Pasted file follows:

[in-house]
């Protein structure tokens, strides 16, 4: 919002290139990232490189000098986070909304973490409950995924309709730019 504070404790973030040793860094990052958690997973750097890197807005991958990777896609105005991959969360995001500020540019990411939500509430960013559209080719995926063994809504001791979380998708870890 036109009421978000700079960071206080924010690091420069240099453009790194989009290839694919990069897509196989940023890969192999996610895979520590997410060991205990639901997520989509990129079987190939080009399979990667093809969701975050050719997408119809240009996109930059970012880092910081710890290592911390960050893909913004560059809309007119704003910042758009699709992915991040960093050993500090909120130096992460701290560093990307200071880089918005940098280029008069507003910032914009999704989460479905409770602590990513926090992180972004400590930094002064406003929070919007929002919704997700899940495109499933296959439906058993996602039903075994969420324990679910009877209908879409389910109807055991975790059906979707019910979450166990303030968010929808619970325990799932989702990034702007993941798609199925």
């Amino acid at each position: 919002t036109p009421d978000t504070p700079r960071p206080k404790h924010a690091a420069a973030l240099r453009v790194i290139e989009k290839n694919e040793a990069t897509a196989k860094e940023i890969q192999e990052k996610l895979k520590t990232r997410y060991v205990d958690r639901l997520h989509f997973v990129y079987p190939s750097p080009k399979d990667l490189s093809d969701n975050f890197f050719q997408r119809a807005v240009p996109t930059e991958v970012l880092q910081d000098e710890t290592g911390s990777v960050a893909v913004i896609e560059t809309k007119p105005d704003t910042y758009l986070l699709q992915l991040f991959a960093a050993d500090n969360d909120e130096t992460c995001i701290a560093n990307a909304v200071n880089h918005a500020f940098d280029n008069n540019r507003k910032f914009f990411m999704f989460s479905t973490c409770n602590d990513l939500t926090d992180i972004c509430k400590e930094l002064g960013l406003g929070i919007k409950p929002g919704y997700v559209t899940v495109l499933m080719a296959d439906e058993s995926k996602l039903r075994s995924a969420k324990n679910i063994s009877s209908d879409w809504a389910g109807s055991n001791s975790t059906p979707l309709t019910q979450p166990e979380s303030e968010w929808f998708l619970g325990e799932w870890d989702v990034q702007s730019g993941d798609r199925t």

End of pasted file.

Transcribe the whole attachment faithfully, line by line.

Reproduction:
[in-house]
């Protein structure tokens, strides 16, 4: 919002290139990232490189000098986070909304973490409950995924309709730019 504070404790973030040793860094990052958690997973750097890197807005991958990777896609105005991959969360995001500020540019990411939500509430960013559209080719995926063994809504001791979380998708870890 036109009421978000700079960071206080924010690091420069240099453009790194989009290839694919990069897509196989940023890969192999996610895979520590997410060991205990639901997520989509990129079987190939080009399979990667093809969701975050050719997408119809240009996109930059970012880092910081710890290592911390960050893909913004560059809309007119704003910042758009699709992915991040960093050993500090909120130096992460701290560093990307200071880089918005940098280029008069507003910032914009999704989460479905409770602590990513926090992180972004400590930094002064406003929070919007929002919704997700899940495109499933296959439906058993996602039903075994969420324990679910009877209908879409389910109807055991975790059906979707019910979450166990303030968010929808619970325990799932989702990034702007993941798609199925």
């Amino acid at each position: 919002t036109p009421d978000t504070p700079r960071p206080k404790h924010a690091a420069a973030l240099r453009v790194i290139e989009k290839n694919e040793a990069t897509a196989k860094e940023i890969q192999e990052k996610l895979k520590t990232r997410y060991v205990d958690r639901l997520h989509f997973v990129y079987p190939s750097p080009k399979d990667l490189s093809d969701n975050f890197f050719q997408r119809a807005v240009p996109t930059e991958v970012l880092q910081d000098e710890t290592g911390s990777v960050a893909v913004i896609e560059t809309k007119p105005d704003t910042y758009l986070l699709q992915l991040f991959a960093a050993d500090n969360d909120e130096t992460c995001i701290a560093n990307a909304v200071n880089h918005a500020f940098d280029n008069n540019r507003k910032f914009f990411m999704f989460s479905t973490c409770n602590d990513l939500t926090d992180i972004c509430k400590e930094l002064g960013l406003g929070i919007k409950p929002g919704y997700v559209t899940v495109l499933m080719a296959d439906e058993s995926k996602l039903r075994s995924a969420k324990n679910i063994s009877s209908d879409w809504a389910g109807s055991n001791s975790t059906p979707l309709t019910q979450p166990e979380s303030e968010w929808f998708l619970g325990e799932w870890d989702v990034q702007s730019g993941d798609r199925t």